Getting comfortable and familiar with your nonverbal behaviour/body language is a first step to increasing your awareness of how your body language speaks and if this is consistent with what you verbally say; adjusting it and knowing what to watch out for comes from frequent practice. Awareness of your own body language and nonverbal behaviours are skills that can be learned and practiced either on your own and/or with a supportive partner. Here are some tips for working on and practicing non verbal forms of communication and increasing attentiveness to what you are “saying” in any given exchange:
- Notice your posture during communications: Are you sitting or standing? Do you slouch or is your posture straight? Is your head held high or drooping? Are your hands clenched or relaxed?
- Notice what you feel emotionally as well as what you feel physically in your body.
- What is your gut saying to you? Do you notice an inconsistency between what you want/need to say and what your body language is saying?
- Notice the tone and volume/pitch/speed of your voice.
- Do you make or avoid eye contact? What is your gaze like? A cold and piercing stare? Downcast eyes? A friendly and open gaze?
- Do you smile, smirk, frown or try to suppress your facial expression?
- Are your arms/legs crossed? Are your hands on your hips or hanging loosely at your sides?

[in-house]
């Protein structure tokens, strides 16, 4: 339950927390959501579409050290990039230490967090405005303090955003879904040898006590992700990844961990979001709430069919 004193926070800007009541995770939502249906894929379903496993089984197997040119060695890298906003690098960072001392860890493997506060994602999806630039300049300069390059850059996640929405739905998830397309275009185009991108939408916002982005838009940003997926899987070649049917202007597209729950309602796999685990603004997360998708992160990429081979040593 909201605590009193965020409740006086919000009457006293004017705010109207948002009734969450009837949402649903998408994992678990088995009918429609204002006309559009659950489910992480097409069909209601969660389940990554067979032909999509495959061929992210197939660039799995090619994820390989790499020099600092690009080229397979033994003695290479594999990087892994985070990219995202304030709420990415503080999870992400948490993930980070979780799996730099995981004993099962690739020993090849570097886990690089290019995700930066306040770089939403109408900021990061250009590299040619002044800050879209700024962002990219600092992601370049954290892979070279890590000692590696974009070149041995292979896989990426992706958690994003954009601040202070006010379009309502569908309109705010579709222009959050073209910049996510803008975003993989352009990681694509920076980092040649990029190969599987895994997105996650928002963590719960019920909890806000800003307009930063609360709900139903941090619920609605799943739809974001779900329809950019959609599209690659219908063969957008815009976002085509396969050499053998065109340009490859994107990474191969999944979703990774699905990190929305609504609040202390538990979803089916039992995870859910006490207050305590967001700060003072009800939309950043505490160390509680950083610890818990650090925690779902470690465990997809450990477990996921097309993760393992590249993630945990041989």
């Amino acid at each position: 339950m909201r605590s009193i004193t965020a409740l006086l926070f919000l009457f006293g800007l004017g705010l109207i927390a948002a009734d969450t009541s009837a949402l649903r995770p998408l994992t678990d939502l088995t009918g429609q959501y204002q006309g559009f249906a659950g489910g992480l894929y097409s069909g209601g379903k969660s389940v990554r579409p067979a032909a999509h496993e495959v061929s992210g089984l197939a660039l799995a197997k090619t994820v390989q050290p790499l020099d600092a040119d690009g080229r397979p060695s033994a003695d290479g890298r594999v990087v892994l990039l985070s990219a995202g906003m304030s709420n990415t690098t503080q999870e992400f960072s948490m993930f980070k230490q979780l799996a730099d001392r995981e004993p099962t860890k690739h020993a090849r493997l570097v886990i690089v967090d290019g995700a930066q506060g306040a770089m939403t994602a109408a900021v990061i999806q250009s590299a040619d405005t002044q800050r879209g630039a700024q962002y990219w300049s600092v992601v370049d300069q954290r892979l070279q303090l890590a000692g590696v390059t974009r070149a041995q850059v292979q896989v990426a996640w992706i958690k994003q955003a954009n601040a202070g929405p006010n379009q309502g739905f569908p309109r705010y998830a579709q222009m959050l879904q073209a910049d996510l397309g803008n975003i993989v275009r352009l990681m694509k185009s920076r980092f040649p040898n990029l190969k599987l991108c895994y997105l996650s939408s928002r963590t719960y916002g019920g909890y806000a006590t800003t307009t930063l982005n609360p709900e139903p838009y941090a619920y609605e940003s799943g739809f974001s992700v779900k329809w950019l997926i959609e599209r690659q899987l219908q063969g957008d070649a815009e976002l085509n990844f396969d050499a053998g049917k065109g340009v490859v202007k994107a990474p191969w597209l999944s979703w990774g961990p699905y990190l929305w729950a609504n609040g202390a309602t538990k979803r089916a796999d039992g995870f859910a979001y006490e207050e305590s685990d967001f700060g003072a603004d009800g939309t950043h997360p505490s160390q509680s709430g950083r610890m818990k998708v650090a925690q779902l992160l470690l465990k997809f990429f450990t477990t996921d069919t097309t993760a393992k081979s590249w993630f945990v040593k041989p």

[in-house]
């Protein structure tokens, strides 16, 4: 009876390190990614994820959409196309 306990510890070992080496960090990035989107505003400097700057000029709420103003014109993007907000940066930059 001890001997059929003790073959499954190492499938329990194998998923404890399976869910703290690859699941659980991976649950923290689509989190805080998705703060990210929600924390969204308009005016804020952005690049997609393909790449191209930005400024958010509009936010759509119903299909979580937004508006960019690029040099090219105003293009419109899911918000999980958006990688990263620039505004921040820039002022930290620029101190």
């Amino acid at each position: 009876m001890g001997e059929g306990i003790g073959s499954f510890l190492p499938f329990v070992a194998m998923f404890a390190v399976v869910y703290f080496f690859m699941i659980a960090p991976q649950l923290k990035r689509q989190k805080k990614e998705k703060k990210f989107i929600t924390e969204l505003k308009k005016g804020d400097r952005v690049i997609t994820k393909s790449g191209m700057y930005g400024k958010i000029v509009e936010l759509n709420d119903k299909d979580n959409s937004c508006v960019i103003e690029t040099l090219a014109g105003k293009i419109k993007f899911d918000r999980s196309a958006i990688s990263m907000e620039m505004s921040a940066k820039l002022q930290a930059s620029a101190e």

- How/where are you sitting/standing relative to those with whom you communicate?
- Are you sitting/standing still or moving around/fidgeting?
- Be mindful your presence (ie notice, with all of your senses what is going on inside and around you).
Here are some other tips for practicing effective communication:
- Stand in front of a mirror so you can see if your facial expressions and body language are consistent with what you want to say.
- Record your voice saying what you want to say. Does the sound of your voice match with what you intend to say?
- Practice/rehearse communicating with a good friend or partner. Ask for their honest feedback.
- Keep a journal of what has worked for you/your successes as well as what you would like to or need to work on or practice more.
Moving With the Beat of Your Own Drum
Often, when two or more different songs play at the same time, the sound produced is not overly pleasant; it might be best described as disruptive and clamorous noise! When the words that come from the mouth are in opposition to what the body is saying, a similar kind of confusion ensues. Both “voices” can get pretty loud and their beats could clash…
Getting more familiar and in tune with these two forms of communication can be quite interesting: you could learn or discover a lot about yourself and what you say without saying a single word! It is inevitable that a mismatch between what is said verbally and nonverbally will happen every now and again and that is completely fine! We’re human and we are all fallible. We also all have the option to tune into our verbal and non verbal instruments so the melodies are in harmony; so that we say what we mean and mean what we say.